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An interview with Michael Thompson, HAO’s new director

Michael Thompson is no stranger to NCAR—he’s been visiting regularly ever since completing a postdoctoral appointment with HAO in 1988–89. He recently left the United Kingdom’s University of Sheffield, where he headed the School of Mathematics and Statistics and was a professor of applied math and solar physics, to take the helm of HAO. He replaces Michael Knölker, who held the position since 1994.

Michael Thompson

Michael, who has been an NCAR affiliate scientist since 2003, uses mathematical concepts to study the physics, evolution, and internal structures of the Sun and other stars. He holds a doctorate from Cambridge University in helioseismology (the study of the Sun’s oscillations).

His résumé also includes postdoctoral stints at Denmark’s Aarhus University and the University of California, Santa Barbara. He was a lecturer at the University of London and professor at Imperial College London, and has long been involved in projects such as SOHO (the Solar and Heliospheric Observatory) and GONG (the Global Oscillation Network Group).

Staff Notes caught up with Michael to talk about HAO, his own research, and life in Boulder.

Staff Notes: What attracted you to the director position?  

Michael: First of all, I’m really enjoying working with the fantastic staff in HAO. I’ve found everybody to be extremely welcoming and supportive, and strongly committed to HAO.

I think that HAO has done and continues to do great science. The observatory is very dynamic, with a broad research program in all aspects of solar and upper-atmospheric physics.

Boulder is probably the best place in the world to be involved in solar physics research, with HAO, CU-Boulder, CoRA [Colorado Research Associates], and SwRI [Southwest Research Institute]. It’s an attractor that brings many solar physicists into town, so you get to interact with leading researchers. The director position was a rare opportunity.

Staff Notes: What are your plans as director?

Michael: I see opportunities for greater interaction between HAO and the rest of NCAR. The Sun is the main driver for everything that happens in the Earth system, so understanding the Sun and its impacts on Earth is quite rightly a significant element of the NCAR program.

In addition to making stronger ties with the rest of NCAR, I’m looking to strengthen our outreach and our support for the university community. HAO already does a lot in terms of contributing to community models and with the facilities that it provides at Mauna Loa Solar Observatory, but I don’t think we necessarily always make enough noise about it.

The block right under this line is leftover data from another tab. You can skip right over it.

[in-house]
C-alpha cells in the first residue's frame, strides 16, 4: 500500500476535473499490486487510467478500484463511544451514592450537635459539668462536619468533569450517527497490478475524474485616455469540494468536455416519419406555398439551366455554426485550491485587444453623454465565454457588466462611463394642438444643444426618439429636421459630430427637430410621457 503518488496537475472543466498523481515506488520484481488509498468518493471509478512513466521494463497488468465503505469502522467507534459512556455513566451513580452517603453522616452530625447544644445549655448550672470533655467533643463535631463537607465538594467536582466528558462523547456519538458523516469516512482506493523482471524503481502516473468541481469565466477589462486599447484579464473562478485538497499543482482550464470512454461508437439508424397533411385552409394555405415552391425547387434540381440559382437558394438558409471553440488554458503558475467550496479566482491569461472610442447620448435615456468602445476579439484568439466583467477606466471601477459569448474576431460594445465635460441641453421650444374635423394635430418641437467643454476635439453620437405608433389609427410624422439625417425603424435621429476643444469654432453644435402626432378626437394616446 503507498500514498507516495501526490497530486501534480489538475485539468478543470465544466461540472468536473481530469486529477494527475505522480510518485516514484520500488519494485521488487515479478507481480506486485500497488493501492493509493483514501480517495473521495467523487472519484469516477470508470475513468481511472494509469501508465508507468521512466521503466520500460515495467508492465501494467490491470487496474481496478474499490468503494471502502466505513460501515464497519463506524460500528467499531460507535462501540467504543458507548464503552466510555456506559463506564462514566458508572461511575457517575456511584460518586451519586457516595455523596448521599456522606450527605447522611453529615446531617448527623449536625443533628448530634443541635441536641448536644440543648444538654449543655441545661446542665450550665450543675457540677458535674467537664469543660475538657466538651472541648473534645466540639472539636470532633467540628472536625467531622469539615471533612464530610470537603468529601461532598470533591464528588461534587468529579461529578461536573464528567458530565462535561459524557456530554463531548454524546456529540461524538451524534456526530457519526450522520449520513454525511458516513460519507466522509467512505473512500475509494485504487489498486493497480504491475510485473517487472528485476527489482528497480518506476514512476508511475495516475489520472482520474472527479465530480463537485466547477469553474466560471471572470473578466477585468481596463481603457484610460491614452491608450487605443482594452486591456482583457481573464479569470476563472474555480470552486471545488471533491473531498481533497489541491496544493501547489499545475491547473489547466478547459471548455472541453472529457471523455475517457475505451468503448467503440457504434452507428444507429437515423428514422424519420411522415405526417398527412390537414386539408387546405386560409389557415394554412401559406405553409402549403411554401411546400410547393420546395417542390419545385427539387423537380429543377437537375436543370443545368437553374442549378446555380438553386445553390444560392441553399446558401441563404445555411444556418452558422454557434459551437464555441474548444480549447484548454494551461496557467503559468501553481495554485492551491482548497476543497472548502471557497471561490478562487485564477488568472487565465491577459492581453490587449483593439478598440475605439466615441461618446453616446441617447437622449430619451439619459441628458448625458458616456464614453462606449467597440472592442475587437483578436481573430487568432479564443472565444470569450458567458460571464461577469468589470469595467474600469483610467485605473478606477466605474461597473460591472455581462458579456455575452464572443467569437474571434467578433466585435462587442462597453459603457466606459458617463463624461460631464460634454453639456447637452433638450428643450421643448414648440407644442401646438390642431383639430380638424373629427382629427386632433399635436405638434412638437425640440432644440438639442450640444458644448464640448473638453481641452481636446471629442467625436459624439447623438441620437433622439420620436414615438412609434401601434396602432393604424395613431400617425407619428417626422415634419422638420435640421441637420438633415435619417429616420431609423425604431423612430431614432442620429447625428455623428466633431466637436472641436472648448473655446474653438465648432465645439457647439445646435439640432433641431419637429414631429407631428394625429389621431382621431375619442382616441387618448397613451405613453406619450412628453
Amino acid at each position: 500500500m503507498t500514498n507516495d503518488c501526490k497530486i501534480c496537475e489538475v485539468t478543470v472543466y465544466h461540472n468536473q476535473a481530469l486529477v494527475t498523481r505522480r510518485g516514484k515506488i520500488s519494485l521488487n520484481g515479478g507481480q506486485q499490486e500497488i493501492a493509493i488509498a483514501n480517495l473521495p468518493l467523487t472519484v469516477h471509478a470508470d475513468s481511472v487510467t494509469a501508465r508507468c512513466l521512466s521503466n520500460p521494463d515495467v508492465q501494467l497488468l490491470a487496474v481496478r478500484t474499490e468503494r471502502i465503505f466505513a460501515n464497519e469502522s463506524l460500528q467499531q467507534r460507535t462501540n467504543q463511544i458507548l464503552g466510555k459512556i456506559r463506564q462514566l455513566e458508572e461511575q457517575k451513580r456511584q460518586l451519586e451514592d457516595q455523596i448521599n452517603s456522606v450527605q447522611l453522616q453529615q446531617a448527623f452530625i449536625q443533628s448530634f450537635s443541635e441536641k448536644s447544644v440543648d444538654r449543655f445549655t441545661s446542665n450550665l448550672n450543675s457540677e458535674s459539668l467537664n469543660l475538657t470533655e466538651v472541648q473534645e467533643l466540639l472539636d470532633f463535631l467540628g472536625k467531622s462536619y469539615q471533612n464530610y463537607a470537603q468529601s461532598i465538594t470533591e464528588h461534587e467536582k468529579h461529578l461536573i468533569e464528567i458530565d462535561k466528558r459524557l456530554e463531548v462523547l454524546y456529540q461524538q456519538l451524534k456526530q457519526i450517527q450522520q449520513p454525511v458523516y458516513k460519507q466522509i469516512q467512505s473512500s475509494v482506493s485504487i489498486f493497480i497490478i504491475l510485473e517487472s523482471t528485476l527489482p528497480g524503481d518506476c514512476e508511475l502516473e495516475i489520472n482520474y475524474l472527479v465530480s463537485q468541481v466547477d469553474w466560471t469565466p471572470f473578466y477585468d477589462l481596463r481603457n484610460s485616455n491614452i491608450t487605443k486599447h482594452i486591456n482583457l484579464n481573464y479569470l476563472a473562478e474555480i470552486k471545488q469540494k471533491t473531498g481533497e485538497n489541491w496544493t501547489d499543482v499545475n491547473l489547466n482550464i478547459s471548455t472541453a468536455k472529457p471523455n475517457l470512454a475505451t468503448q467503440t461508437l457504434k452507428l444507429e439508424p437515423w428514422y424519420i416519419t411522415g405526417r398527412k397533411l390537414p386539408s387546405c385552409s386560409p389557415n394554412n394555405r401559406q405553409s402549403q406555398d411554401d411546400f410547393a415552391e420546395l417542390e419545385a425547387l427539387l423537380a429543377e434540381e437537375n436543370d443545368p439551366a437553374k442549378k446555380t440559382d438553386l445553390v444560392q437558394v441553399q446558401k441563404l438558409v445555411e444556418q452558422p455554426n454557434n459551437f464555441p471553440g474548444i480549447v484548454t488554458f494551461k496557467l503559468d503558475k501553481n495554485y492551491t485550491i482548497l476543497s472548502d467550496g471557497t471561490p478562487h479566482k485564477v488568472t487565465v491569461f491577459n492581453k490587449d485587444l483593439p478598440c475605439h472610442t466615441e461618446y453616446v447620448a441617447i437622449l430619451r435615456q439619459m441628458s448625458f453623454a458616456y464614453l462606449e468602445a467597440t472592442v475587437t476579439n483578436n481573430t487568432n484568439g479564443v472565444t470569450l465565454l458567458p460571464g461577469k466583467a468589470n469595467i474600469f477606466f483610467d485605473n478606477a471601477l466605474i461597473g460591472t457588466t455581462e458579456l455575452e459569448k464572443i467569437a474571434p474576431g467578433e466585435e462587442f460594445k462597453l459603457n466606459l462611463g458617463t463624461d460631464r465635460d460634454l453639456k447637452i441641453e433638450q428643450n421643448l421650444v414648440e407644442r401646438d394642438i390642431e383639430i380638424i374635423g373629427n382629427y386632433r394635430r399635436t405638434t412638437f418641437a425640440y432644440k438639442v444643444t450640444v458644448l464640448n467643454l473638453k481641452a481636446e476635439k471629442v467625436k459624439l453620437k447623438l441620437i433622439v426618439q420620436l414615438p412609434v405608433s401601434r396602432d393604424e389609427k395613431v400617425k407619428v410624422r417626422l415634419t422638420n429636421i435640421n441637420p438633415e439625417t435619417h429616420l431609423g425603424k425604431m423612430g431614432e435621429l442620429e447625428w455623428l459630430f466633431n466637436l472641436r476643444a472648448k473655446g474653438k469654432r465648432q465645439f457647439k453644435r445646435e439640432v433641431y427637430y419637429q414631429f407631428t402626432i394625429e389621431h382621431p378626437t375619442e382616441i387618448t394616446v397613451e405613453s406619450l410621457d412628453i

We have important contributions to make in terms of education and training for early-career researchers in solar physics, solar-terrestrial physics, and instrumentation. Linked to that, one of the greatest strengths of HAO over the years has been its visitor program, which is one of the best at NCAR. I want to make sure we preserve its strength.

Staff Notes: Are you going to continue your own research while you are director?

Michael: I am indeed. I’m involved in the Solar Dynamics Observatory [SDO], a NASA mission that was launched earlier this year. I’m a co-investigator on SDO’s Helioseismic Magnetic Imager, which is gathering new data on the Sun’s oscillations and magnetic field.

I’m also involved in the Kepler satellite, which is looking to detect Earth-sized extrasolar planets. My involvement is analyzing oscillations of the stars to study the properties of Sun-like stars, including those whose mass and age differ from our own Sun.

Staff Notes: You moved here from England for this job. Any thoughts on life in Boulder?

Michael: We’re living up in the foothills, near Walker Ranch, and greatly enjoying observing the wildlife. We’ve already been visited by a bobcat and wild turkeys and are looking forward to seeing our first bears and mountain lions up there. I’m really enjoying life and work in Boulder.